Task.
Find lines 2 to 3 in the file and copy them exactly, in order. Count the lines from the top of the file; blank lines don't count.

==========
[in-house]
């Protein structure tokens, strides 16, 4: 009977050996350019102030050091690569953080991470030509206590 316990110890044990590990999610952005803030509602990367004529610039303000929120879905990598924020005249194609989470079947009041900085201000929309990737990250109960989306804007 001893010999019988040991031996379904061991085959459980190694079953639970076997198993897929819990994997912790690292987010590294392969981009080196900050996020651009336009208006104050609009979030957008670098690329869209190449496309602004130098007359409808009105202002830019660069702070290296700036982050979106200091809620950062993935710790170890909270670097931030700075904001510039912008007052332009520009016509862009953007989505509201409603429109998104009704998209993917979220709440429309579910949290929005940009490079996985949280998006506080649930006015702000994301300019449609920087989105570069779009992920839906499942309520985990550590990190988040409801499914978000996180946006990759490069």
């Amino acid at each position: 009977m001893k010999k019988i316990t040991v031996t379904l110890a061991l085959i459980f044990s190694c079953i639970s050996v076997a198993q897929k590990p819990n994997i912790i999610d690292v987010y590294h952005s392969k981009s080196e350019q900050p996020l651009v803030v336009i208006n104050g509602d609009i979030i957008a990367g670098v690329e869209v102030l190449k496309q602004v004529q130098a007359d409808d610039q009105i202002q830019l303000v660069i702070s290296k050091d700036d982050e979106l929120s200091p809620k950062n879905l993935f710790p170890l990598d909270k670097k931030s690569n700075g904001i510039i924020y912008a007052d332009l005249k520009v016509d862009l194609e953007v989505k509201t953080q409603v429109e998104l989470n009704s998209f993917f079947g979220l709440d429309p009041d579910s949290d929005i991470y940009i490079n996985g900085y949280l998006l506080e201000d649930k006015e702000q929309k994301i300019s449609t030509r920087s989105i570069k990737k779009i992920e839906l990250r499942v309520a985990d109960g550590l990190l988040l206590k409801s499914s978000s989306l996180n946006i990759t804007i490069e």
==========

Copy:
């Protein structure tokens, strides 16, 4: 009977050996350019102030050091690569953080991470030509206590 316990110890044990590990999610952005803030509602990367004529610039303000929120879905990598924020005249194609989470079947009041900085201000929309990737990250109960989306804007 001893010999019988040991031996379904061991085959459980190694079953639970076997198993897929819990994997912790690292987010590294392969981009080196900050996020651009336009208006104050609009979030957008670098690329869209190449496309602004130098007359409808009105202002830019660069702070290296700036982050979106200091809620950062993935710790170890909270670097931030700075904001510039912008007052332009520009016509862009953007989505509201409603429109998104009704998209993917979220709440429309579910949290929005940009490079996985949280998006506080649930006015702000994301300019449609920087989105570069779009992920839906499942309520985990550590990190988040409801499914978000996180946006990759490069």
């Amino acid at each position: 009977m001893k010999k019988i316990t040991v031996t379904l110890a061991l085959i459980f044990s190694c079953i639970s050996v076997a198993q897929k590990p819990n994997i912790i999610d690292v987010y590294h952005s392969k981009s080196e350019q900050p996020l651009v803030v336009i208006n104050g509602d609009i979030i957008a990367g670098v690329e869209v102030l190449k496309q602004v004529q130098a007359d409808d610039q009105i202002q830019l303000v660069i702070s290296k050091d700036d982050e979106l929120s200091p809620k950062n879905l993935f710790p170890l990598d909270k670097k931030s690569n700075g904001i510039i924020y912008a007052d332009l005249k520009v016509d862009l194609e953007v989505k509201t953080q409603v429109e998104l989470n009704s998209f993917f079947g979220l709440d429309p009041d579910s949290d929005i991470y940009i490079n996985g900085y949280l998006l506080e201000d649930k006015e702000q929309k994301i300019s449609t030509r920087s989105i570069k990737k779009i992920e839906l990250r499942v309520a985990d109960g550590l990190l988040l206590k409801s499914s978000s989306l996180n946006i990759t804007i490069e």